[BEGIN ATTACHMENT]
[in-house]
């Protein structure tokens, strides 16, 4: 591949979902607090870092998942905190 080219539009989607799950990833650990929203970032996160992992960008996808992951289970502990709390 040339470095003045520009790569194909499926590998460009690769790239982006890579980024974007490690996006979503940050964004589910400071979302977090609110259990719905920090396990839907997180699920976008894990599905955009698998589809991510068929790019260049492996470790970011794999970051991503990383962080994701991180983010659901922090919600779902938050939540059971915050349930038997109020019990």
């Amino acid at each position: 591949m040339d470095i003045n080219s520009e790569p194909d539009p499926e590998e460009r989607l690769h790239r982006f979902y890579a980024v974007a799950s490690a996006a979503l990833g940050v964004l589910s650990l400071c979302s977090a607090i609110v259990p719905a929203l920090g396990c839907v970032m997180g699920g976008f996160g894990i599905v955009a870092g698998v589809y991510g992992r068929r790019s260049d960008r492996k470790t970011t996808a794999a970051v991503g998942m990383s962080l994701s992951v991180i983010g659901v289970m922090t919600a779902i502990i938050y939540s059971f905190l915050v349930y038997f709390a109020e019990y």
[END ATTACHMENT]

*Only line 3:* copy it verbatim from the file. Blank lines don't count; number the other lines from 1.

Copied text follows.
């Amino acid at each position: 591949m040339d470095i003045n080219s520009e790569p194909d539009p499926e590998e460009r989607l690769h790239r982006f979902y890579a980024v974007a799950s490690a996006a979503l990833g940050v964004l589910s650990l400071c979302s977090a607090i609110v259990p719905a929203l920090g396990c839907v970032m997180g699920g976008f996160g894990i599905v955009a870092g698998v589809y991510g992992r068929r790019s260049d960008r492996k470790t970011t996808a794999a970051v991503g998942m990383s962080l994701s992951v991180i983010g659901v289970m922090t919600a779902i502990i938050y939540s059971f905190l915050v349930y038997f709390a109020e019990y």